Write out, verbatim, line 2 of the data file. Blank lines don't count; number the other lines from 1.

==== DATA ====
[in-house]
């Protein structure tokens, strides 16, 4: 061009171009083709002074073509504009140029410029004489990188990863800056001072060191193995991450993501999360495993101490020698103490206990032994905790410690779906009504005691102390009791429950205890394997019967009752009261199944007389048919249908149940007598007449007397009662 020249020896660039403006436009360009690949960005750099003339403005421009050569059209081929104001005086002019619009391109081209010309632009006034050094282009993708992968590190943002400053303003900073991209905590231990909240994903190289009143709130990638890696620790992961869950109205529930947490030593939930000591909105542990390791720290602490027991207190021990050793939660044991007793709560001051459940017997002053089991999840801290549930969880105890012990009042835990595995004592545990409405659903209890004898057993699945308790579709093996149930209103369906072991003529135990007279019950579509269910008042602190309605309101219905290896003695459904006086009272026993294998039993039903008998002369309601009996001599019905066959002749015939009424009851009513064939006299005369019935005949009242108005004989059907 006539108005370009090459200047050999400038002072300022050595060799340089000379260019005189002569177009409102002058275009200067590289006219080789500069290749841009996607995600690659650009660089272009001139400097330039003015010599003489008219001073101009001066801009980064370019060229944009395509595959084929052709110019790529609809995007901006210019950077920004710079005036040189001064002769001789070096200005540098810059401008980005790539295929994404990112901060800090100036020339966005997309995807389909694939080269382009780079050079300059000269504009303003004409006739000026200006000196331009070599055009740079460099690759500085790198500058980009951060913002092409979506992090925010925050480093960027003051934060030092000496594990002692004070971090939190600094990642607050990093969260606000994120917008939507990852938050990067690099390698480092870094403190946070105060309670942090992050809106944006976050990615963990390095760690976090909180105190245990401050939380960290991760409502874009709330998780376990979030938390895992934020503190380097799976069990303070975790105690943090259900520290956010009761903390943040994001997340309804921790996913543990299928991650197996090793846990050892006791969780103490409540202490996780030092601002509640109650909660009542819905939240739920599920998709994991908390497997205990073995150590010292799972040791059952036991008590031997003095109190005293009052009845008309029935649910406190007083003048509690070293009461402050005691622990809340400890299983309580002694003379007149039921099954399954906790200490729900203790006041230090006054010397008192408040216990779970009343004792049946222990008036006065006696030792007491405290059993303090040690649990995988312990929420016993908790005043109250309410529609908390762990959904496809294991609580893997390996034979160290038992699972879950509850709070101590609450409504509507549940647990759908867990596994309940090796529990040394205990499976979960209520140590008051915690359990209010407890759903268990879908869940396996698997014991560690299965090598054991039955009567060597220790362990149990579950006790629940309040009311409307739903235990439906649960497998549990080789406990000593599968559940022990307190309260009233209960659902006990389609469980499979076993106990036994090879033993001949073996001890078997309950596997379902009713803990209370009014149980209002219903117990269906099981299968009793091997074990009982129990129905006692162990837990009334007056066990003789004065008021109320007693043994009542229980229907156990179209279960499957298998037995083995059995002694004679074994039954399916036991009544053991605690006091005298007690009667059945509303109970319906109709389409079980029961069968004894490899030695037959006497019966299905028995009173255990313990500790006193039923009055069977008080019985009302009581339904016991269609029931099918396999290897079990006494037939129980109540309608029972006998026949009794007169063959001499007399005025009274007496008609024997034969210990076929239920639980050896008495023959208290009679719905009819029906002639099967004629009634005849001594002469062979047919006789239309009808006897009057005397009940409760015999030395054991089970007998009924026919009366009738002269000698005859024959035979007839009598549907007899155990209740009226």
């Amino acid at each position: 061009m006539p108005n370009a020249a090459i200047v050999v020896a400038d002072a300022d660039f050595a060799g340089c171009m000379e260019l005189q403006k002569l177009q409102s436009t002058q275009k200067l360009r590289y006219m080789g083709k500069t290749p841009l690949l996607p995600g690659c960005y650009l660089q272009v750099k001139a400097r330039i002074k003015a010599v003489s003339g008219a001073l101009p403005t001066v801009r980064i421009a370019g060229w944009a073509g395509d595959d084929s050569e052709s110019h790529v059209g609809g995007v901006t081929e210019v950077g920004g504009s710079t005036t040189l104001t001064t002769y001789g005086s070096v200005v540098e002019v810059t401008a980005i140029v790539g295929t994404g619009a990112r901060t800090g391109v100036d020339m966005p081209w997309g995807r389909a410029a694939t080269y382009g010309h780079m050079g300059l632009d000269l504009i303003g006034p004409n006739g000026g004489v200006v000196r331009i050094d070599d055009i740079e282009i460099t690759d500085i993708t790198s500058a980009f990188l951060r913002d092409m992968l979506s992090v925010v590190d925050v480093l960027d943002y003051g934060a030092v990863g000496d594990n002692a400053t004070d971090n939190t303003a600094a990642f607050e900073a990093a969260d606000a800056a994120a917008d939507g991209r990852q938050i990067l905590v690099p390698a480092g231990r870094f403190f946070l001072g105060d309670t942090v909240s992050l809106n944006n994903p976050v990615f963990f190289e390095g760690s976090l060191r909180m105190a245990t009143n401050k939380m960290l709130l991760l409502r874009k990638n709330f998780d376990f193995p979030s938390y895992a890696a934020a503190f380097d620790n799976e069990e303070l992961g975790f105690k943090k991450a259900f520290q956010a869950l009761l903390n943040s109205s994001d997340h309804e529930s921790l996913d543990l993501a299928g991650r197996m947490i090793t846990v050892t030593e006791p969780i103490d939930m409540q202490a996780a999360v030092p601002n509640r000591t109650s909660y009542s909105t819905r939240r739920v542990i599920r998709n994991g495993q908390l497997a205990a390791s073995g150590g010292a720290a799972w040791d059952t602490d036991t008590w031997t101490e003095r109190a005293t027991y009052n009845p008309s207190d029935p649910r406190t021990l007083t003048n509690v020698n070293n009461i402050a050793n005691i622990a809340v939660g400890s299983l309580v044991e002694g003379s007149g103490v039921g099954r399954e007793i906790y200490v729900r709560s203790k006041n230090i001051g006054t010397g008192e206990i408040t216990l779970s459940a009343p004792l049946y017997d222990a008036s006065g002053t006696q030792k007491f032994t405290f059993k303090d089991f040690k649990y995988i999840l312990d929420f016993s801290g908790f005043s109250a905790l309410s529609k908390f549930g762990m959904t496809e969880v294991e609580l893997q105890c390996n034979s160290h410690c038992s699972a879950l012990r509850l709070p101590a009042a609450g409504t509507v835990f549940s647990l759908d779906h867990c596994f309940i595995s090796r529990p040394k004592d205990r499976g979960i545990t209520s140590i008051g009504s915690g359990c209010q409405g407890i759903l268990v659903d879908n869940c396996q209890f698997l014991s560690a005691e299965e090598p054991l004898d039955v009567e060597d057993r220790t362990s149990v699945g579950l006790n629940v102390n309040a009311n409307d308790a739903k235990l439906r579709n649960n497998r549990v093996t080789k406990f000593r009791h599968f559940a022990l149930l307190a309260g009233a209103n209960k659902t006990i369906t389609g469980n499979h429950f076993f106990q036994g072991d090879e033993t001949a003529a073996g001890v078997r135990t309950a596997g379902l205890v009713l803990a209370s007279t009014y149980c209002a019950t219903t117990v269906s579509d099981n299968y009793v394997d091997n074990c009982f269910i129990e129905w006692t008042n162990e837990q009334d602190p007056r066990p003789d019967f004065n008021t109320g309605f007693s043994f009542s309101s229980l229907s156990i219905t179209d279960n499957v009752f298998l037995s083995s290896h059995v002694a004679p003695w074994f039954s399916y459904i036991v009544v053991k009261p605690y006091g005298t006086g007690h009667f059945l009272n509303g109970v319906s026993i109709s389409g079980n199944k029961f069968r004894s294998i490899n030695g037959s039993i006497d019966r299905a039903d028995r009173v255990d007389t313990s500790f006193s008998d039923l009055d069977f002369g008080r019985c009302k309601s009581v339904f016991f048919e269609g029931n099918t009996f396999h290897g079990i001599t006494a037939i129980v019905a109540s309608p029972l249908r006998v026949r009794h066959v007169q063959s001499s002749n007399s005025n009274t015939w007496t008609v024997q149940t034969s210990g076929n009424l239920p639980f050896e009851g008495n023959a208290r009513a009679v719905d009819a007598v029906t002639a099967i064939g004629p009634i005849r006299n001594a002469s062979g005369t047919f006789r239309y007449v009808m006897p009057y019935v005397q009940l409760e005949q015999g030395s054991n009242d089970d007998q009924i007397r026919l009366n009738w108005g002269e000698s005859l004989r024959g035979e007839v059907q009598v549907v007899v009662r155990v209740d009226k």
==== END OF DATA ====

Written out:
């Protein structure tokens, strides 16, 4: 061009171009083709002074073509504009140029410029004489990188990863800056001072060191193995991450993501999360495993101490020698103490206990032994905790410690779906009504005691102390009791429950205890394997019967009752009261199944007389048919249908149940007598007449007397009662 020249020896660039403006436009360009690949960005750099003339403005421009050569059209081929104001005086002019619009391109081209010309632009006034050094282009993708992968590190943002400053303003900073991209905590231990909240994903190289009143709130990638890696620790992961869950109205529930947490030593939930000591909105542990390791720290602490027991207190021990050793939660044991007793709560001051459940017997002053089991999840801290549930969880105890012990009042835990595995004592545990409405659903209890004898057993699945308790579709093996149930209103369906072991003529135990007279019950579509269910008042602190309605309101219905290896003695459904006086009272026993294998039993039903008998002369309601009996001599019905066959002749015939009424009851009513064939006299005369019935005949009242108005004989059907 006539108005370009090459200047050999400038002072300022050595060799340089000379260019005189002569177009409102002058275009200067590289006219080789500069290749841009996607995600690659650009660089272009001139400097330039003015010599003489008219001073101009001066801009980064370019060229944009395509595959084929052709110019790529609809995007901006210019950077920004710079005036040189001064002769001789070096200005540098810059401008980005790539295929994404990112901060800090100036020339966005997309995807389909694939080269382009780079050079300059000269504009303003004409006739000026200006000196331009070599055009740079460099690759500085790198500058980009951060913002092409979506992090925010925050480093960027003051934060030092000496594990002692004070971090939190600094990642607050990093969260606000994120917008939507990852938050990067690099390698480092870094403190946070105060309670942090992050809106944006976050990615963990390095760690976090909180105190245990401050939380960290991760409502874009709330998780376990979030938390895992934020503190380097799976069990303070975790105690943090259900520290956010009761903390943040994001997340309804921790996913543990299928991650197996090793846990050892006791969780103490409540202490996780030092601002509640109650909660009542819905939240739920599920998709994991908390497997205990073995150590010292799972040791059952036991008590031997003095109190005293009052009845008309029935649910406190007083003048509690070293009461402050005691622990809340400890299983309580002694003379007149039921099954399954906790200490729900203790006041230090006054010397008192408040216990779970009343004792049946222990008036006065006696030792007491405290059993303090040690649990995988312990929420016993908790005043109250309410529609908390762990959904496809294991609580893997390996034979160290038992699972879950509850709070101590609450409504509507549940647990759908867990596994309940090796529990040394205990499976979960209520140590008051915690359990209010407890759903268990879908869940396996698997014991560690299965090598054991039955009567060597220790362990149990579950006790629940309040009311409307739903235990439906649960497998549990080789406990000593599968559940022990307190309260009233209960659902006990389609469980499979076993106990036994090879033993001949073996001890078997309950596997379902009713803990209370009014149980209002219903117990269906099981299968009793091997074990009982129990129905006692162990837990009334007056066990003789004065008021109320007693043994009542229980229907156990179209279960499957298998037995083995059995002694004679074994039954399916036991009544053991605690006091005298007690009667059945509303109970319906109709389409079980029961069968004894490899030695037959006497019966299905028995009173255990313990500790006193039923009055069977008080019985009302009581339904016991269609029931099918396999290897079990006494037939129980109540309608029972006998026949009794007169063959001499007399005025009274007496008609024997034969210990076929239920639980050896008495023959208290009679719905009819029906002639099967004629009634005849001594002469062979047919006789239309009808006897009057005397009940409760015999030395054991089970007998009924026919009366009738002269000698005859024959035979007839009598549907007899155990209740009226």